He was 24 at the time and says he was trying to fit in with others in a new town. His attorneys say he has mental issues that might make those peer pressures more severe.
Prosecutors say he was with a group of men coming to Mississippi from Reform, Ala. to “hit-a-lick” — burglarize and rob folks in a home of whatever they could get.
An all-white jury brought in from Marshall County began hearing testimony Wednesday in a case that could decide whether Joshua Taylor, who is now 29, is guilty of capital murder. If he is found guilty of that crime, the jury will hear additional evidence before sentencing him to either life in prison or the death penalty.
If the jury decides on something besides capital murder, the jury — 12 jurors and two alternates — could pick lesser-included offenses ranging from first- or second-degree murder to manslaughter.
Taylor is among five people charged in the death of 19-year-old William Stallings, who was shot in the back of the head as he slept on a couch in a trailer on Harrison Road in New Hope in eastern Lowndes County.
The others are Cameron “CJ” Merriweather, who also is charged with capital murder, and Brandon Brown, 31, Johnny Brock Jr., 28, and Richard Lee, 25, who all are charged with accessory after the fact of capital murder.
The group is accused of driving to Stallings’ home in Taylor’s Crown Victoria on May 20, 2011, kicking in the door and ransacking the place while Stallings’ mother screamed at them to stop.
Merriweather is accused of firing one shot from a .380 caliber handgun into a wall before giving the gun to Taylor, who then went down a hallway to the room where Stallings was asleep.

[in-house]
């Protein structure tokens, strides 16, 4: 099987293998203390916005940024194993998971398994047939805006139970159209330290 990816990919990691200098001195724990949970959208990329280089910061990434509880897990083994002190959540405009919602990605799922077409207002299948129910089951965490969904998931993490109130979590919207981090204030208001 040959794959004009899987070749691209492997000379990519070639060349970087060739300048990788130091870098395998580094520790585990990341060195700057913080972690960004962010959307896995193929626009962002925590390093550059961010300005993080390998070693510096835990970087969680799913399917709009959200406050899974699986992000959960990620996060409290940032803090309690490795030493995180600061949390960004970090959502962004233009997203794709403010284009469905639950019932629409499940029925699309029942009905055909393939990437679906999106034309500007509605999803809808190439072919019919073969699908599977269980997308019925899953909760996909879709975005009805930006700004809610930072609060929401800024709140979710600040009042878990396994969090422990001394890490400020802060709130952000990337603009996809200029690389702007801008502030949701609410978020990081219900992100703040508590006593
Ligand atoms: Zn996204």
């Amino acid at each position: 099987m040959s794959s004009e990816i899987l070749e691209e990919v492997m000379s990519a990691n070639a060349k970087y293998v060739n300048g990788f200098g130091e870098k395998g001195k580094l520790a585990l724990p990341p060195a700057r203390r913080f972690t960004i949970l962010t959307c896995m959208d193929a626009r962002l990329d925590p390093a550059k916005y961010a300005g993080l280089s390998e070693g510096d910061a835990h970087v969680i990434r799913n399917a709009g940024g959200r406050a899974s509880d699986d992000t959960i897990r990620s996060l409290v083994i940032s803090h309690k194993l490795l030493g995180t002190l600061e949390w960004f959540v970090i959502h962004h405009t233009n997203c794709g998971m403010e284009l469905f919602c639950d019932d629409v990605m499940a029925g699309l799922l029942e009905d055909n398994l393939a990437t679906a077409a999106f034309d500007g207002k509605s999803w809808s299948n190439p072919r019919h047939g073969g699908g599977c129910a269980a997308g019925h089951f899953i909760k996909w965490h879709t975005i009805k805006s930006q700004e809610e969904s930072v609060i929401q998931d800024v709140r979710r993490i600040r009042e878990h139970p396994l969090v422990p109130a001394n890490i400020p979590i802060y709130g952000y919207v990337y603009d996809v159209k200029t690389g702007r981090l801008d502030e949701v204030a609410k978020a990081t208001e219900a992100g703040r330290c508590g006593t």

Originally, three other people were arrested after Lowndes County investigators said they received false information from a woman who was angry at a man and linked him and his friends to the slaying. Once investigators quickly cleared up that false information, they further pursued evidence and tips that led them to the West Alabama suspects.
Wednesday’s opening witnesses included Lowndes County sheriff’s deputies who investigated the case.
When first questioned by Lowndes detectives, Taylor initially denied any involvement. But once he was charged and brought to Lowndes County, his story slowly began to change, according to testimony from Investigator Eli Perrigin.
At the time of his arrest four days after the shooting, Taylor initially said he was busy trying to steal a flat-screen TV while one of the other four — he didn’t know which one — fired the fatal shot.
After almost 90 minutes of interviews in Lowndes County by Perrigin and Tony Perkins, Taylor finally confessed to firing a shot in an effort to wake Stallings to find out where more valuables were hidden.
Other members of the group, and Taylor’s girlfriend and the mother of his child, also had implicated him during interviews.
The jury listened to the audio and video of the interview Wednesday afternoon. Near the end of the session, Taylor tearfully broke down and related the shooting.
It came after Perkins told him, “You don’t seem like a cold-blooded killer to me.”
The gun never was recovered although deputies searched a wooded area near Taylor’s apartment in Reform where he said he’d tossed it. Shell casings were found inside the trailer. Fingerprints on those casings match some of the suspects.
The trial is expected to last at least until Friday and possibly Saturday. Depending on witnesses, it could go into next week. The jury must first decide the capital murder issue and if it finds Taylor guilty of that, it then must decide between life in prison or the death penalty.
Lowndes County Circuit Judge Jim Kitchens has said he will extend court to 6 p.m. some nights to try to get the case completed by the weekend.
Kitchens granted a change of venue because of extensive publicity surrounding the case at the time of the shooting. Marshall County, located in Northwest Mississippi just outside of Memphis, was chosen to pick a jury because its racial makeup and demographics are similar to Lowndes County.
Taylor’s attorneys, Lowndes County Public Defender Donna Smith and her co-counsel, Bill Stennett of Tupelo, and District Attorney Scott Colom and Assistant District Attorney Armstrong Walters spent all day Monday and part of Tuesday interviewing potential jurors before the 14 members were selected.
Despite a 50 percent black population in Marshall County, the jury ended up all white because many of the black potential jurors were disallowed by Kitchens because they said they couldn’t impose the death penalty.